Several of the aggregate economic indicators are indicating that the economy has bottomed out. Industrial Production seems to have hit a bottom in June 2009 as the year-over-year rate of decline on a seasonally adjusted basis was -13.3%. Since then the negative rates of growth have fallen: in August the rate of decline was -10.4% and in September this rate dropped to -6.1%. The index has actually increased, month-over-month, beginning in July.
The decline in real Gross Domestic Product (GDP) lessened in the third quarter this year on a seasonally adjusted year-over-year basis. The greatest year-over-year decline came in the second quarter of 2009 when real GDP fell at a 3.8% annual rate over the second quarter of 2008. The first look at the third quarter number is to be released on Thursday. According to the Wall Street Journal, estimates for the third quarter over the second quarter annual rate of increase stand at a positive 3.1%. If this quarter-over-quarter rise takes place, the year-over-year rate of decline for the third quarter of 2009 will be -2.4%.
On the surface, it does look at this time as if the third quarter of 2009 will be declared the beginning of the economic recovery in the United States.
That is the good news.
The not-so-good news, to me, is the extent of the recovery. There are some areas we need to keep our eyes on in order to help us understand what is going on in the economy. These are the “supply side” conditions that indicate something else is happening in the economy other than just an economic recovery. They are conditions that tell us that some economic dislocations exist that will have to be resolved in the future if the United States economy is going to become robust once more.
The first of these areas has to do with our manufacturing capacity. Capacity utilization in September of this year stands at 70.5%, up from the trough of about 68% in June. So, capacity utilization has begun to increase.
The problem is that this capacity utilization is at a post-World War II low! But, even more important is that the previous peak in capacity utilization came in the 2005-2006 period but was just over 80% at that time. And, this peak was down from the 85% capacity utilization of the 1995-1997 period and the 1988 period. And, these peaks were down from the 87% capacity utilization of the 1978 period, which was down from the 89% rate of the 1974 period and the 90+% of the middle 1960s.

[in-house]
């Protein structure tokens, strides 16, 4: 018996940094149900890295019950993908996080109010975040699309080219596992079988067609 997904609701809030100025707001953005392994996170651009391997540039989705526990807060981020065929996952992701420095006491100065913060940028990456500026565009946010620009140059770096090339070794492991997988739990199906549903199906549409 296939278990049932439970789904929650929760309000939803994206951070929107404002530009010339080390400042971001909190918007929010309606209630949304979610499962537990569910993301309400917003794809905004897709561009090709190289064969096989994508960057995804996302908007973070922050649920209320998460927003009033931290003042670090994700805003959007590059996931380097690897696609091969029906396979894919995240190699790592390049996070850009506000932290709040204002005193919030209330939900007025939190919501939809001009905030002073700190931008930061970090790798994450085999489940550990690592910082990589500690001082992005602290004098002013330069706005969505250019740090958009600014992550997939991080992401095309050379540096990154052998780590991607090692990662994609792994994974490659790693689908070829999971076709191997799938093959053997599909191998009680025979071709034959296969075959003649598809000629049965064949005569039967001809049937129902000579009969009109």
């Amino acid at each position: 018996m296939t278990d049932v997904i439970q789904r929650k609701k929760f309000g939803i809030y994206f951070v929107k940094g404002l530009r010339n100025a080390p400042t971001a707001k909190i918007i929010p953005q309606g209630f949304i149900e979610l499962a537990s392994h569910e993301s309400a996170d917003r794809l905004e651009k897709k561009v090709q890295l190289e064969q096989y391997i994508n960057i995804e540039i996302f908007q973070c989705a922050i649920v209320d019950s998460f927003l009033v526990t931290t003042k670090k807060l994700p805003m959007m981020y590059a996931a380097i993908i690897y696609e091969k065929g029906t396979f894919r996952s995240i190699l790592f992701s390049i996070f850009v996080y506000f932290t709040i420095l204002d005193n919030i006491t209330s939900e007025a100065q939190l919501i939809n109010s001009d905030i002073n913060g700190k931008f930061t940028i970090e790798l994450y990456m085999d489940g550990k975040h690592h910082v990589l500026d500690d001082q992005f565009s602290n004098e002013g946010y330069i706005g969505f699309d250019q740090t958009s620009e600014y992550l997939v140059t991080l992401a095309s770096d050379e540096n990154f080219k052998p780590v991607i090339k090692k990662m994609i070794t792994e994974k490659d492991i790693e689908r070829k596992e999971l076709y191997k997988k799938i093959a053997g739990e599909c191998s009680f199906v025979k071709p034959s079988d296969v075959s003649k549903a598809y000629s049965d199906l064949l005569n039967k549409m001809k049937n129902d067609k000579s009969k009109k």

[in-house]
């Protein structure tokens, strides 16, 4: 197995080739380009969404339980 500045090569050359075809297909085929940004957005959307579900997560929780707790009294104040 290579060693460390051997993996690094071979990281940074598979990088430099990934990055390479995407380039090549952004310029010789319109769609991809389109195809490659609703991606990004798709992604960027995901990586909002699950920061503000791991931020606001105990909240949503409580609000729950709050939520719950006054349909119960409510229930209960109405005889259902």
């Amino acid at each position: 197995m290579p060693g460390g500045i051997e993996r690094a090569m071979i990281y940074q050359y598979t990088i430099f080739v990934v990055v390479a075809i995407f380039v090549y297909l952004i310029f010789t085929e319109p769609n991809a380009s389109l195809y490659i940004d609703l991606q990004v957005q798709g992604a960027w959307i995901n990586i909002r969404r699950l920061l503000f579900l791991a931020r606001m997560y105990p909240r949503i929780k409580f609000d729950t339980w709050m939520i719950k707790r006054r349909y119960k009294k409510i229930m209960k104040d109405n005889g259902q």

The United States has seen over the past forty years or so a deterioration of its industrial base. There is a lot of idle capacity that is in place but, for various and sundry reasons, is not being used. We can address some of these reasons in forthcoming posts. The important concern to me is that in the economic recovery we will not even us get back to the 80% range of capacity utilization. The implication of this is that unemployment will not fall as much as we would like and that business investment spending would not be very robust because firms won’t need manufacturing capacity, they already have it.
This would lead one to the conclusion that business spending will not be too strong in the recovery. But, it is a supply side problem, not a demand side problem.
And, speaking of employment, there is an unused capacity problem as far as the labor market is concerned. The official unemployment rate, the total unemployed as a percent of the civilian labor force, stood at 9.8% in September 2009. The rise over the last year is from 6.0% in September 2008.
The total unemployed, plus all marginally attached workers, plus total employed part time for economic reasons, as a percent of the civilian labor force plus all marginally attached workers is 17.0% in September 2009 up from 10.6% in September 2008. That is, there has been a substantial increase in persons who are neither working, nor looking for work but indicate that they want a job and are available, discouraged workers and people working part time who would like to work full time.
There is a lot of unused capacity in the population as a whole. From everything we are hearing, the marginally attached and the discouraged do not have too much to hope for in the upcoming economic recovery and this doesn’t even consider the expected rise in the official unemployment rate.
The conclusion one can reach from these data is that whatever has been going on in the United States for the past 40 or 50 years has not been totally healthy for the supply side of the economy. Basically, the past 40 or 50 years has seen a lot of inflation. Since January 1961, Consumer Prices in the United States have risen by 625%, or, in other words, the real value of a dollar has decline by 86% since then.
One could easily make the argument that whatever went on in the United States over this period, it was a period of extended inflation and that such an environment was not the most productive one for economic resources. This environment resulted in a lot of unused productive capacity, in terms of physical resources but also in terms of human resources.
Current policy is doing what has been done consistently in this period, emphasized a demand side bias. An inflationary policy, created using fiscal and monetary policy to stimulate aggregate demand, has been the response to the economic slowdown. And, the policy attempts to achieve higher rates of employment by putting resources back to work at their old functions. Of course, this cannot be fully achieved as technology and other efficiencies allow new jobs to be created that do not use the old skills, or old jobs to be eliminated and excess capacity to grow. Thus, capacity utilization continues to drop and those in the workforce that are discouraged from seeking a job remain unfulfilled.